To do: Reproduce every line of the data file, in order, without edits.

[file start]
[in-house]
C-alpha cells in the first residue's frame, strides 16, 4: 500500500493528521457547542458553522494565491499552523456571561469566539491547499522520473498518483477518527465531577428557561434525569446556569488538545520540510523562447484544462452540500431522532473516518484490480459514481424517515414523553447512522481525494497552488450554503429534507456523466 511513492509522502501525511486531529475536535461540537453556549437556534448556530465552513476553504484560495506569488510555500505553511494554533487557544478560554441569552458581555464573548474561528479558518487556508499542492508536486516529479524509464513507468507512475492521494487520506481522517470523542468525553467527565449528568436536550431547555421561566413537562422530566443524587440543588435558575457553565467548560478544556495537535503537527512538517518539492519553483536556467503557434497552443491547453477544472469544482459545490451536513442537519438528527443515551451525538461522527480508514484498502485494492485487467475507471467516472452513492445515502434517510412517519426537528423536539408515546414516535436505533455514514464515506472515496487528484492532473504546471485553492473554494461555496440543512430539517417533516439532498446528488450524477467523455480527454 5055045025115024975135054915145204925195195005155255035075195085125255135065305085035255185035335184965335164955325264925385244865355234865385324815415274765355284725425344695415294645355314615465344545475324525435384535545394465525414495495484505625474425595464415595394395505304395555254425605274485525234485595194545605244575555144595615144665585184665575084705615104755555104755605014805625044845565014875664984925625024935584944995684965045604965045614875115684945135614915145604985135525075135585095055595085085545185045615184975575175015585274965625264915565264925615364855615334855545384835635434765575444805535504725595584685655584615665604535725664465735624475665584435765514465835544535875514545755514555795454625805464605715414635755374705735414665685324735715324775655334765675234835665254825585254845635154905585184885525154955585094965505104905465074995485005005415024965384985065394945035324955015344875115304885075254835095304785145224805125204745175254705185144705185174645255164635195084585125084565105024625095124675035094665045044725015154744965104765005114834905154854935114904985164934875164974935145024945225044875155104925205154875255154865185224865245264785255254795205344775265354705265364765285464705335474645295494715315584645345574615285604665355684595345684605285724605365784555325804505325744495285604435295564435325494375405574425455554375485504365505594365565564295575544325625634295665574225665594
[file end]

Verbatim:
[in-house]
C-alpha cells in the first residue's frame, strides 16, 4: 500500500493528521457547542458553522494565491499552523456571561469566539491547499522520473498518483477518527465531577428557561434525569446556569488538545520540510523562447484544462452540500431522532473516518484490480459514481424517515414523553447512522481525494497552488450554503429534507456523466 511513492509522502501525511486531529475536535461540537453556549437556534448556530465552513476553504484560495506569488510555500505553511494554533487557544478560554441569552458581555464573548474561528479558518487556508499542492508536486516529479524509464513507468507512475492521494487520506481522517470523542468525553467527565449528568436536550431547555421561566413537562422530566443524587440543588435558575457553565467548560478544556495537535503537527512538517518539492519553483536556467503557434497552443491547453477544472469544482459545490451536513442537519438528527443515551451525538461522527480508514484498502485494492485487467475507471467516472452513492445515502434517510412517519426537528423536539408515546414516535436505533455514514464515506472515496487528484492532473504546471485553492473554494461555496440543512430539517417533516439532498446528488450524477467523455480527454 5055045025115024975135054915145204925195195005155255035075195085125255135065305085035255185035335184965335164955325264925385244865355234865385324815415274765355284725425344695415294645355314615465344545475324525435384535545394465525414495495484505625474425595464415595394395505304395555254425605274485525234485595194545605244575555144595615144665585184665575084705615104755555104755605014805625044845565014875664984925625024935584944995684965045604965045614875115684945135614915145604985135525075135585095055595085085545185045615184975575175015585274965625264915565264925615364855615334855545384835635434765575444805535504725595584685655584615665604535725664465735624475665584435765514465835544535875514545755514555795454625805464605715414635755374705735414665685324735715324775655334765675234835665254825585254845635154905585184885525154955585094965505104905465074995485005005415024965384985065394945035324955015344875115304885075254835095304785145224805125204745175254705185144705185174645255164635195084585125084565105024625095124675035094665045044725015154744965104765005114834905154854935114904985164934875164974935145024945225044875155104925205154875255154865185224865245264785255254795205344775265354705265364765285464705335474645295494715315584645345574615285604665355684595345684605285724605365784555325804505325744495285604435295564435325494375405574425455554375485504365505594365565564295575544325625634295665574225665594